A Headcase
Yuknavitch, Lidia (Book - 2012)
Average Rating: 3.5 stars out of 5.
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Item Details

Authors: Yuknavitch, Lidia
Title: Dora
a headcase
Publisher: Portland, Or. : Hawthorne Books, c2012
Characteristics: xx, 237 p. ;,23 cm
ISBN: 0983477574
Statement of Responsibility: Lidia Yuknavitch
Subject Headings: Seattle (Wash.) Fiction Women artists Washington (State) Fiction Fathers and daughters Fiction Psychotherapist and patient Fiction Teenage girls Fiction
Genre/Form: Psychological fiction
Topical Term: Women artists
Fathers and daughters
Psychotherapist and patient
Teenage girls
LCCN: 2011030738
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In this interesting first novel, equal parts acid-tongued coming-of-age story and feminist retelling of Freud’s most famous case study, Seattle teen Ida goes toe-to-toe with her new shrink, recording their conversations (among other things) with the recorder she’s hidden in her Dora the Explorer purse. At home, her father is having an affair with Mrs. K. (Mr. K., true to Freud’s model, propositioned Ida when she was 14) and her mother is drinking herself into oblivion. In therapy, mandated by her father, Ida, nimble as a boxer, counters Siggy every time he brings up his favourite topic: sex. Sex is the one thing that Ida hasn’t experienced yet, though she’s desperately in love with her friend, Obsidian, but whenever the girls go beyond kissing, Ida either faints or loses her voice.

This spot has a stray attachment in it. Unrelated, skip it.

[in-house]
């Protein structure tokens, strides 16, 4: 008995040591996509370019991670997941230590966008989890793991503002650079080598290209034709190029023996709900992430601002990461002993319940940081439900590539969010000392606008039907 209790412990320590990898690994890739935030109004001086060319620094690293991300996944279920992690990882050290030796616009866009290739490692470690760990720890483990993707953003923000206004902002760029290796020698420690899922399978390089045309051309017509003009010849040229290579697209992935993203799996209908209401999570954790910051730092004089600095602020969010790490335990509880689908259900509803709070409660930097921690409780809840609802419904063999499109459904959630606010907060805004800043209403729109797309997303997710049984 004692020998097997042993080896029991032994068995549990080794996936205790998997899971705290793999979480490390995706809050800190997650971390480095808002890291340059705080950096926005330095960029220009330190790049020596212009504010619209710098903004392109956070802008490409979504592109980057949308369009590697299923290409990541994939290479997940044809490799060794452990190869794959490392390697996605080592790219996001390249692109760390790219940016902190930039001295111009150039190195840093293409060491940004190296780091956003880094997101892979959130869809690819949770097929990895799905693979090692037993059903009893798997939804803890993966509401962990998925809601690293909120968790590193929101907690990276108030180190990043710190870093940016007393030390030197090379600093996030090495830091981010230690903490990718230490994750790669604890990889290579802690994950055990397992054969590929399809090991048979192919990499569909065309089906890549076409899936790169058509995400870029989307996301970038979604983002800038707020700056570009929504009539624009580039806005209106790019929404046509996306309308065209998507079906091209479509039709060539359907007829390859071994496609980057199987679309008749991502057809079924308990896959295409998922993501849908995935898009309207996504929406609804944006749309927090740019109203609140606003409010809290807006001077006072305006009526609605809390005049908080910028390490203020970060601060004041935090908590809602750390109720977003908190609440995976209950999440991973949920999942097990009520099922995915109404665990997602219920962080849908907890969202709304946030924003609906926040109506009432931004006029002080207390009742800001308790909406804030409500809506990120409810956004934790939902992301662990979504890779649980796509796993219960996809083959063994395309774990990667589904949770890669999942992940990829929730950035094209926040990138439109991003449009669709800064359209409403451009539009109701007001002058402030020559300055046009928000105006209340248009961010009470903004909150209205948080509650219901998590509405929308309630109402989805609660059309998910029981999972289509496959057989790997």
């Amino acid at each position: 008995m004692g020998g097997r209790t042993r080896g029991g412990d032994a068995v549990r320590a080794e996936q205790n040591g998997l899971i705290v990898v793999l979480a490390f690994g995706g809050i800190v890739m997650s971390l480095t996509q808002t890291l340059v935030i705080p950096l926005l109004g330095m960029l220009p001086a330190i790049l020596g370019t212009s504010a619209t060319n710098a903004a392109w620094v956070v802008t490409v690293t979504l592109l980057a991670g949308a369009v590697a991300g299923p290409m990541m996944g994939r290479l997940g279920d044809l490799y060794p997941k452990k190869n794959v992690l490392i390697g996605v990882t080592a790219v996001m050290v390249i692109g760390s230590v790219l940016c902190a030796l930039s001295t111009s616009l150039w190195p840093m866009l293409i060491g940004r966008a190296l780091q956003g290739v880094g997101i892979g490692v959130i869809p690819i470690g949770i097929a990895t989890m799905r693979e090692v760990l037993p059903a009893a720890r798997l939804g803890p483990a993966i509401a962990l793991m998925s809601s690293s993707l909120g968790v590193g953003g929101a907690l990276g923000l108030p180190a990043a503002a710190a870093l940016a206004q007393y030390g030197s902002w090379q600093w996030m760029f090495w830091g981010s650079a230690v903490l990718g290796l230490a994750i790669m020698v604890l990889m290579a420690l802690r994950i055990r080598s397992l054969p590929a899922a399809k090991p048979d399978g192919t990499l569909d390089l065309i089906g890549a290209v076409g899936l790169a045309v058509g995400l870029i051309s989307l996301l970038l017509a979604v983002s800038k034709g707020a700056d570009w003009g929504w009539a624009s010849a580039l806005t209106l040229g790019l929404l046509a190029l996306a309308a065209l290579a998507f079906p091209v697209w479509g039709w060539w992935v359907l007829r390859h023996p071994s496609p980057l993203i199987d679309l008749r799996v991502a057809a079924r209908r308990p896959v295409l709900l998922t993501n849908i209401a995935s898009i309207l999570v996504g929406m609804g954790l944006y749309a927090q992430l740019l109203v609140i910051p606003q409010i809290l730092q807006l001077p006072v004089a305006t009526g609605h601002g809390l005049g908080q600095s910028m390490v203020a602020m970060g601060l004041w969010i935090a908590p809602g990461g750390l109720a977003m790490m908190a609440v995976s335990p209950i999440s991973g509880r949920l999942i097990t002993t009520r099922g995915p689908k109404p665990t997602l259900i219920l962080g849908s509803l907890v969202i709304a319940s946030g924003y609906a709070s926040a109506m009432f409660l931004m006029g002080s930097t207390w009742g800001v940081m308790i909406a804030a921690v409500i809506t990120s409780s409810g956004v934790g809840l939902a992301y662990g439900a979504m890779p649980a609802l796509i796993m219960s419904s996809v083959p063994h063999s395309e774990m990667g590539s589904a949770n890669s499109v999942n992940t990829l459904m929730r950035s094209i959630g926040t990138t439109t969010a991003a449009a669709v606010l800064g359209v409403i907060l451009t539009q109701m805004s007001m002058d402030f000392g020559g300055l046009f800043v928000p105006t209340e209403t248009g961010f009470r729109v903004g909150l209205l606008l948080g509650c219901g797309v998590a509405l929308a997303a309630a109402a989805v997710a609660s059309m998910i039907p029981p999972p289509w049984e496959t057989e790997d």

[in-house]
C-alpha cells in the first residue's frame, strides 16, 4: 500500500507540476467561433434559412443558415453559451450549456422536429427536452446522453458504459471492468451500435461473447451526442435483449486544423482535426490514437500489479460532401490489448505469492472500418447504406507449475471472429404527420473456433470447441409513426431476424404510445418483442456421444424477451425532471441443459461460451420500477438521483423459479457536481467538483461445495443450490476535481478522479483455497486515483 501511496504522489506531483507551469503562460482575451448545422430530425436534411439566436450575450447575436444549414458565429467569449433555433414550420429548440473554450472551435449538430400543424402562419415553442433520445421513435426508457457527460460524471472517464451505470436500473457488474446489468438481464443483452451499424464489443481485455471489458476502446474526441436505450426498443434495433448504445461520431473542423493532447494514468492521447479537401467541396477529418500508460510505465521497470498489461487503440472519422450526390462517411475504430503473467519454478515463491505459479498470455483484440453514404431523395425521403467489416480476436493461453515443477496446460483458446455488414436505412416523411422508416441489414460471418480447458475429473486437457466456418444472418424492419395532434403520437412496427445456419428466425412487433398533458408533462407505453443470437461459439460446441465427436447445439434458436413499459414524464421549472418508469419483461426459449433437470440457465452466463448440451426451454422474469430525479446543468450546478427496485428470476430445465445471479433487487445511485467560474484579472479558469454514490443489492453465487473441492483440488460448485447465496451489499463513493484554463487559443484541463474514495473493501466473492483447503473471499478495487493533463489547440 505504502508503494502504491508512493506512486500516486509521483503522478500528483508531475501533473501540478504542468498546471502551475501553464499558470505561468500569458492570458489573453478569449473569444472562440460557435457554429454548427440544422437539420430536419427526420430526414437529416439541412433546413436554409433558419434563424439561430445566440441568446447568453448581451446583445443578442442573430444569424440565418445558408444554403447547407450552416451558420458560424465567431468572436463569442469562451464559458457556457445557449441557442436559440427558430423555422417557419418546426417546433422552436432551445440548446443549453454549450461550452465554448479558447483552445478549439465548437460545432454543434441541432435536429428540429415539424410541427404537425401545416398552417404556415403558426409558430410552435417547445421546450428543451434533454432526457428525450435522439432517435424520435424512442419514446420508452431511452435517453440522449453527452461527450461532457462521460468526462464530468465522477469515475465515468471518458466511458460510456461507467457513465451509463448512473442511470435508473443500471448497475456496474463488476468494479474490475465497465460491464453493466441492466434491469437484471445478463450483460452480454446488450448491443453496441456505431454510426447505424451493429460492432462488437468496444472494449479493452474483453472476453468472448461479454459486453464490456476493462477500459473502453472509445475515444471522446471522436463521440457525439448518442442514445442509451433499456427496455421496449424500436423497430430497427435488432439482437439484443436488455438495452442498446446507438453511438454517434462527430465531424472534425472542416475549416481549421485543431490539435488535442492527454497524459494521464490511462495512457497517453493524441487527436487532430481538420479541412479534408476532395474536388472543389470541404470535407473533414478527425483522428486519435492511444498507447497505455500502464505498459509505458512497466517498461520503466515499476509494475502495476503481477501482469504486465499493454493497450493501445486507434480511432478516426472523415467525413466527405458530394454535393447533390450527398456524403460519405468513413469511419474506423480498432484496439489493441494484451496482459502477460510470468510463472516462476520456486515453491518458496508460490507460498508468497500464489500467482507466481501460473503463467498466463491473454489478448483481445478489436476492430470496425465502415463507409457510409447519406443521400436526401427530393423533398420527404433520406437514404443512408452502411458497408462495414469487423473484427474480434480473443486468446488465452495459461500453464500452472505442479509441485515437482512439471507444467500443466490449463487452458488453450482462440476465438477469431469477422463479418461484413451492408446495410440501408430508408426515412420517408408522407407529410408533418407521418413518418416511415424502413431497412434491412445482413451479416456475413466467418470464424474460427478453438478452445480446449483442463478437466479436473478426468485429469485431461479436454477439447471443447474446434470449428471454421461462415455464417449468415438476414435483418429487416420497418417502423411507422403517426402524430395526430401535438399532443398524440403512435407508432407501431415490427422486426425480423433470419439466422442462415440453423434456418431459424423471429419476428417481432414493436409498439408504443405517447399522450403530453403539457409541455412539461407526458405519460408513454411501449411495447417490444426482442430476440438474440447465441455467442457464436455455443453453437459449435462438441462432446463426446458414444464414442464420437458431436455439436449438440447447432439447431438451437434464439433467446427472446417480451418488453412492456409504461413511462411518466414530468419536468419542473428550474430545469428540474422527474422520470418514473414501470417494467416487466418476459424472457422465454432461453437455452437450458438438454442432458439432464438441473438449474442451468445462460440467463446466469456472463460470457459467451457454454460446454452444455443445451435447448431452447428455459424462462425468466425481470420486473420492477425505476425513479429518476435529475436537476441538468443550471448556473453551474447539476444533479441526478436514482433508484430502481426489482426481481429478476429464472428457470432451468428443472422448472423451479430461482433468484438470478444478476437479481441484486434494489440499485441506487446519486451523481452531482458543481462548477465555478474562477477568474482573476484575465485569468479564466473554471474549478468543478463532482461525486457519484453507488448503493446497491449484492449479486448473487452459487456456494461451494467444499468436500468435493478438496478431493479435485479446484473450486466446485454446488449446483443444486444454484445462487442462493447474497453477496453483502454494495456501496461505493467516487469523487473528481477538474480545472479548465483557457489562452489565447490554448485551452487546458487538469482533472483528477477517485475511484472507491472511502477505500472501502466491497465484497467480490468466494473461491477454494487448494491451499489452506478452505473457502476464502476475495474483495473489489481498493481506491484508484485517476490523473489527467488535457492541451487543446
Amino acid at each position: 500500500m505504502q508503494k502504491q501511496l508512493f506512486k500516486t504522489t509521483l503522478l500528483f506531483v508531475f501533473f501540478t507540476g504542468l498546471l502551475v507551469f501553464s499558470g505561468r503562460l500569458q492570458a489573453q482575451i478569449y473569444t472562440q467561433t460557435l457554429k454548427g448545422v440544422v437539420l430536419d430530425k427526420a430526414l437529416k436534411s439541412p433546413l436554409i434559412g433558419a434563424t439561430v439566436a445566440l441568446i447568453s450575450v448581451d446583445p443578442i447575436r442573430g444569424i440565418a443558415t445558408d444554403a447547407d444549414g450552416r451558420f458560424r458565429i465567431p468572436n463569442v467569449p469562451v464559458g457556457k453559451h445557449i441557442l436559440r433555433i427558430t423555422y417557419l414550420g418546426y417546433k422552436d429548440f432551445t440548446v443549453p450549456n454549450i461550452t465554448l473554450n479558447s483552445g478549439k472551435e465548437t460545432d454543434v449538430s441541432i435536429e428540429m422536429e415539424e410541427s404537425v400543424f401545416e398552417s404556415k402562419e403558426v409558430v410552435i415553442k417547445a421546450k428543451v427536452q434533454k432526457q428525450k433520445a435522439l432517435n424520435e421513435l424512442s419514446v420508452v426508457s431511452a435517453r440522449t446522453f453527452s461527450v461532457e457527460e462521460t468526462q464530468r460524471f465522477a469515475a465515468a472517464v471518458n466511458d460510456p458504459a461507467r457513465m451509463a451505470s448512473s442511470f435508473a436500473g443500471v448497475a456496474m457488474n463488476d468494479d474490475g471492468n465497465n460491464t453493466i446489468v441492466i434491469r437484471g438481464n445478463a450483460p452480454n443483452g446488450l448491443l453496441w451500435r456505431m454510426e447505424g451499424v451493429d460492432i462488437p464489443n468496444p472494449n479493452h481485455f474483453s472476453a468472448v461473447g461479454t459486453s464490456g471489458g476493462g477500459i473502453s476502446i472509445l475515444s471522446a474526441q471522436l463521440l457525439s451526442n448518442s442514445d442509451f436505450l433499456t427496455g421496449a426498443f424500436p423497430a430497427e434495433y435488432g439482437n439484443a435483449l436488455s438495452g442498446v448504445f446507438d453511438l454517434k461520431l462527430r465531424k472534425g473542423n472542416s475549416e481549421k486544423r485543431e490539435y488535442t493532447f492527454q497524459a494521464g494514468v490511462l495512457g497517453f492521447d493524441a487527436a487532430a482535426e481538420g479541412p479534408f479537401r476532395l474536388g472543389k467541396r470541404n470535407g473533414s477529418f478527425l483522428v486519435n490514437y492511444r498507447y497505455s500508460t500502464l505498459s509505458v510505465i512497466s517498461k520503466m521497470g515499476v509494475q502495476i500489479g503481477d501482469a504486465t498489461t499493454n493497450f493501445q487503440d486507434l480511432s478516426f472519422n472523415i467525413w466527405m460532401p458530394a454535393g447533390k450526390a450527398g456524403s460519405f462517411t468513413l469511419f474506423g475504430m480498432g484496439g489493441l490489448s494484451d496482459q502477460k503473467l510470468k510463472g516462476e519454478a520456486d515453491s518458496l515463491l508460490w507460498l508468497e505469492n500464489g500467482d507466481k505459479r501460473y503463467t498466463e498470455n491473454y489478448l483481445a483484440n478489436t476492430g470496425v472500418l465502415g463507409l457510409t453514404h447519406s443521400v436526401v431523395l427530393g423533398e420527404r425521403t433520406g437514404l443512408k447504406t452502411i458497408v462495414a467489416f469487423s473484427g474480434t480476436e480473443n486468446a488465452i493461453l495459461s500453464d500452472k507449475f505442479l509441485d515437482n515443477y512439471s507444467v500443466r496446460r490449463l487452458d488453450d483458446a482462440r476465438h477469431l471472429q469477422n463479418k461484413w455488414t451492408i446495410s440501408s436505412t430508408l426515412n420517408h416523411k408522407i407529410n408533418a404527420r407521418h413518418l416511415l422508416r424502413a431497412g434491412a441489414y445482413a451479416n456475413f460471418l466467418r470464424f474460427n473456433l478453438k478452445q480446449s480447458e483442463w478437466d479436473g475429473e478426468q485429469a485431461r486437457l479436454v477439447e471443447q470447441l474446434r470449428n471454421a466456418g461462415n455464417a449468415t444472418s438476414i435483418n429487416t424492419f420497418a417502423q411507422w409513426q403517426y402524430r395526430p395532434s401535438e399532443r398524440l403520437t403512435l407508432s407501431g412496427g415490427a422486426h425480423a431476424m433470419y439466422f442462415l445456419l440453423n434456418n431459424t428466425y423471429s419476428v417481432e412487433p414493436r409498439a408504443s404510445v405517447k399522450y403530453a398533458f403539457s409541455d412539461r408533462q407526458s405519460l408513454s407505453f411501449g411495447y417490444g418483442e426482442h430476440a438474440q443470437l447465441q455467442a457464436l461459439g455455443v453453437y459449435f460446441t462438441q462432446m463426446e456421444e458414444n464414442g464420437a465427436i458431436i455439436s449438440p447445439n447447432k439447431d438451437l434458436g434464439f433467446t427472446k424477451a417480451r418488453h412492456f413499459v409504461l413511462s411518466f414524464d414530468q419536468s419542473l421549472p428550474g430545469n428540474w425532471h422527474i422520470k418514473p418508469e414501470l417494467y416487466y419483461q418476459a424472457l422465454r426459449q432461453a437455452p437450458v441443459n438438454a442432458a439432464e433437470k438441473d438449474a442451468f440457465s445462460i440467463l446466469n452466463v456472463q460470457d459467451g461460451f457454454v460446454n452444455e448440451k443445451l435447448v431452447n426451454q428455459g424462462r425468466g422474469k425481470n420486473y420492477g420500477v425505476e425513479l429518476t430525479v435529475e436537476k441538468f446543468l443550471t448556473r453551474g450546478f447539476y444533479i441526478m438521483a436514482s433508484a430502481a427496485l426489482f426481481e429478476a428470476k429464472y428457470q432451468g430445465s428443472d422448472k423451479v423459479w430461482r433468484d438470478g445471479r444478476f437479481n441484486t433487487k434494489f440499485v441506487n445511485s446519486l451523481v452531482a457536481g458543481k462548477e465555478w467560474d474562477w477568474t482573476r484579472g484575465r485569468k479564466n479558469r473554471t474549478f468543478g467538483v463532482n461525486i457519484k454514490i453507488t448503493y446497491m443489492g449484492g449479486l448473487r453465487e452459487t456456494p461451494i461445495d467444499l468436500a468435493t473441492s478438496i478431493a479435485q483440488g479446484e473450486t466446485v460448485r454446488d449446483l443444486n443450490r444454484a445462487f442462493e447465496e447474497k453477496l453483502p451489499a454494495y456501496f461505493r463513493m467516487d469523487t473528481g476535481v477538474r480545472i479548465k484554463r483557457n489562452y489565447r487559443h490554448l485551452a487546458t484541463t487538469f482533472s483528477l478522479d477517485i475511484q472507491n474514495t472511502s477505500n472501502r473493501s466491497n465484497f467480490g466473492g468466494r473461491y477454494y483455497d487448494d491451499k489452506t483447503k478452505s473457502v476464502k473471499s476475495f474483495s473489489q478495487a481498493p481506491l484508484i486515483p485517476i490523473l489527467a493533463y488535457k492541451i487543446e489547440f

Fiction A to Z newsletter February 2013.


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Sep 03, 2012
  • nsolomyn rated this: 4.5 stars out of 5.

You know, I'd be crushed and all, but the more I'm around this family, the more I understand - things must always get worse, or the drama goes impotent. That's the fucked up part about life. You have to keep stroking the family drama. Wouldn't want anyone to feel, you know, good about their lives, or selves exactly the way they are. Wouldn't want any bullshit Zen calm descending on the home. That'd be nuts. You stroke the drama with everything you've got until you run out of energy. Then you die. The end. Orgasm accomplished.

Sep 03, 2012
  • nsolomyn rated this: 4.5 stars out of 5.

Or maybe what I really want to tell him is "Um, brainbuster? Next time you work with a female? Ask her which city her body is. Or ocean. Give her poetry books written by women. Like Sylvia Plath and Anne Sexton and H.D. and Adrienne Richa and Mary Oliver and Emily Dickinson. Let her draw or paint or sing a self before. You. Say. A. Word.


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app06 Version Borgsjo Last updated 2014/10/29 13:43